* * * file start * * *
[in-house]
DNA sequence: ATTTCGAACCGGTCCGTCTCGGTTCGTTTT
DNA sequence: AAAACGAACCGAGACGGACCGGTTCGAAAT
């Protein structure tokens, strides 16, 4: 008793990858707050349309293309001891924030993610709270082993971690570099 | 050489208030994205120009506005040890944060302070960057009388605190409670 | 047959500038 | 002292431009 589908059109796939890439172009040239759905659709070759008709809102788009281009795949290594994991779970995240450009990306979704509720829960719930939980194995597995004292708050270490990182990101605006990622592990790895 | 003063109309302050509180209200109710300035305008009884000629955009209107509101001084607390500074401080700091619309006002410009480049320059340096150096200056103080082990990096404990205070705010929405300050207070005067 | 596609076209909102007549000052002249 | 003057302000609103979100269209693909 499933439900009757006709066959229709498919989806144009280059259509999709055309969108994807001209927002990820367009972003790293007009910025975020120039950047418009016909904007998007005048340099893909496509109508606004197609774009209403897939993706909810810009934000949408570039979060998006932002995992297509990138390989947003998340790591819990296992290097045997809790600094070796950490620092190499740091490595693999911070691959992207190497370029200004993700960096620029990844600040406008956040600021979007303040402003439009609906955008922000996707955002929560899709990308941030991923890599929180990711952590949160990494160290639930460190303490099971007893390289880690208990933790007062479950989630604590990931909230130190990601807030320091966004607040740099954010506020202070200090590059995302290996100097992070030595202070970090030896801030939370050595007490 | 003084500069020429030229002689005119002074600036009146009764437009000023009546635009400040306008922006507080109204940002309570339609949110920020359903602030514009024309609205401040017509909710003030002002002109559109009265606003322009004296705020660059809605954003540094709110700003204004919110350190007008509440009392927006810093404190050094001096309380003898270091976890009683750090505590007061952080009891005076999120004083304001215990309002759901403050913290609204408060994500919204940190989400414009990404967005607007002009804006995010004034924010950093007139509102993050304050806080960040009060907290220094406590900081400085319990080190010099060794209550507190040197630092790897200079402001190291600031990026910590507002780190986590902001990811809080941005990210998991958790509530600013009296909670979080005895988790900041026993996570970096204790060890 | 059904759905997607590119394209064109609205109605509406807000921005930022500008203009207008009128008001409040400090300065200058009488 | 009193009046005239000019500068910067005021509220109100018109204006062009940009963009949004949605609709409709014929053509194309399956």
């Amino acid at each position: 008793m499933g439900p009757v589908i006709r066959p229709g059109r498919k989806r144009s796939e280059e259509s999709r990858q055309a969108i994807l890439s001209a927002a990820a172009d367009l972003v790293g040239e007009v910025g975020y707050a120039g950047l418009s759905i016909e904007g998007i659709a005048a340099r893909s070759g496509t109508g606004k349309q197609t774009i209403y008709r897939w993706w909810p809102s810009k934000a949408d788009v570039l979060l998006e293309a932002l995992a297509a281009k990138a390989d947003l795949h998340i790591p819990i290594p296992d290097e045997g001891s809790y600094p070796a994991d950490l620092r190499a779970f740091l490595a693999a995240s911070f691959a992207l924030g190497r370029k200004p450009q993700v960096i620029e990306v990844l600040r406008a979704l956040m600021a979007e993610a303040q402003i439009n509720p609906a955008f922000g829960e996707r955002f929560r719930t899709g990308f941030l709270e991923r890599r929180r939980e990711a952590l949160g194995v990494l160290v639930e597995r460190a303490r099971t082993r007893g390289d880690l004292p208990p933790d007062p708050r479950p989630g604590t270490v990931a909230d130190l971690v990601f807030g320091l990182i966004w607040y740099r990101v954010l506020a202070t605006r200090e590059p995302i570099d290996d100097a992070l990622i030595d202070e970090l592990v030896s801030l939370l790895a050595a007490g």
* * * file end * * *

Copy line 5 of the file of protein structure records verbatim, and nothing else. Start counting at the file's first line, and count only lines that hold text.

């Amino acid at each position: 008793m499933g439900p009757v589908i006709r066959p229709g059109r498919k989806r144009s796939e280059e259509s999709r990858q055309a969108i994807l890439s001209a927002a990820a172009d367009l972003v790293g040239e007009v910025g975020y707050a120039g950047l418009s759905i016909e904007g998007i659709a005048a340099r893909s070759g496509t109508g606004k349309q197609t774009i209403y008709r897939w993706w909810p809102s810009k934000a949408d788009v570039l979060l998006e293309a932002l995992a297509a281009k990138a390989d947003l795949h998340i790591p819990i290594p296992d290097e045997g001891s809790y600094p070796a994991d950490l620092r190499a779970f740091l490595a693999a995240s911070f691959a992207l924030g190497r370029k200004p450009q993700v960096i620029e990306v990844l600040r406008a979704l956040m600021a979007e993610a303040q402003i439009n509720p609906a955008f922000g829960e996707r955002f929560r719930t899709g990308f941030l709270e991923r890599r929180r939980e990711a952590l949160g194995v990494l160290v639930e597995r460190a303490r099971t082993r007893g390289d880690l004292p208990p933790d007062p708050r479950p989630g604590t270490v990931a909230d130190l971690v990601f807030g320091l990182i966004w607040y740099r990101v954010l506020a202070t605006r200090e590059p995302i570099d290996d100097a992070l990622i030595d202070e970090l592990v030896s801030l939370l790895a050595a007490g």